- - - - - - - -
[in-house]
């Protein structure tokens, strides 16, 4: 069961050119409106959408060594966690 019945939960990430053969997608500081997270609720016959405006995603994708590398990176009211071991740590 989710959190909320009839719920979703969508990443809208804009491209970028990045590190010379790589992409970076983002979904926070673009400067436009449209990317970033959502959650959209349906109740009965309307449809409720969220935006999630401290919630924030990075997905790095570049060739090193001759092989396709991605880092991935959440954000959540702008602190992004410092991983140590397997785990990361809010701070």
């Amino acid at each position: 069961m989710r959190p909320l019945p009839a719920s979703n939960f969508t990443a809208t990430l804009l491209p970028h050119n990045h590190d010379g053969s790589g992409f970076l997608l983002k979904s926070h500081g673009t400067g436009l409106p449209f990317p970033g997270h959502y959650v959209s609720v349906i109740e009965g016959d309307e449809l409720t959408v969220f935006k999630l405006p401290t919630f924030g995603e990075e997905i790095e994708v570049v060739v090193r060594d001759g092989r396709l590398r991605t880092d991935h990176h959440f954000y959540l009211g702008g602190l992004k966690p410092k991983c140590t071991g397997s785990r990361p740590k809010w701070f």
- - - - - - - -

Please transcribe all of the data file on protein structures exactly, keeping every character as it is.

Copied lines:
[in-house]
């Protein structure tokens, strides 16, 4: 069961050119409106959408060594966690 019945939960990430053969997608500081997270609720016959405006995603994708590398990176009211071991740590 989710959190909320009839719920979703969508990443809208804009491209970028990045590190010379790589992409970076983002979904926070673009400067436009449209990317970033959502959650959209349906109740009965309307449809409720969220935006999630401290919630924030990075997905790095570049060739090193001759092989396709991605880092991935959440954000959540702008602190992004410092991983140590397997785990990361809010701070």
């Amino acid at each position: 069961m989710r959190p909320l019945p009839a719920s979703n939960f969508t990443a809208t990430l804009l491209p970028h050119n990045h590190d010379g053969s790589g992409f970076l997608l983002k979904s926070h500081g673009t400067g436009l409106p449209f990317p970033g997270h959502y959650v959209s609720v349906i109740e009965g016959d309307e449809l409720t959408v969220f935006k999630l405006p401290t919630f924030g995603e990075e997905i790095e994708v570049v060739v090193r060594d001759g092989r396709l590398r991605t880092d991935h990176h959440f954000y959540l009211g702008g602190l992004k966690p410092k991983c140590t071991g397997s785990r990361p740590k809010w701070f």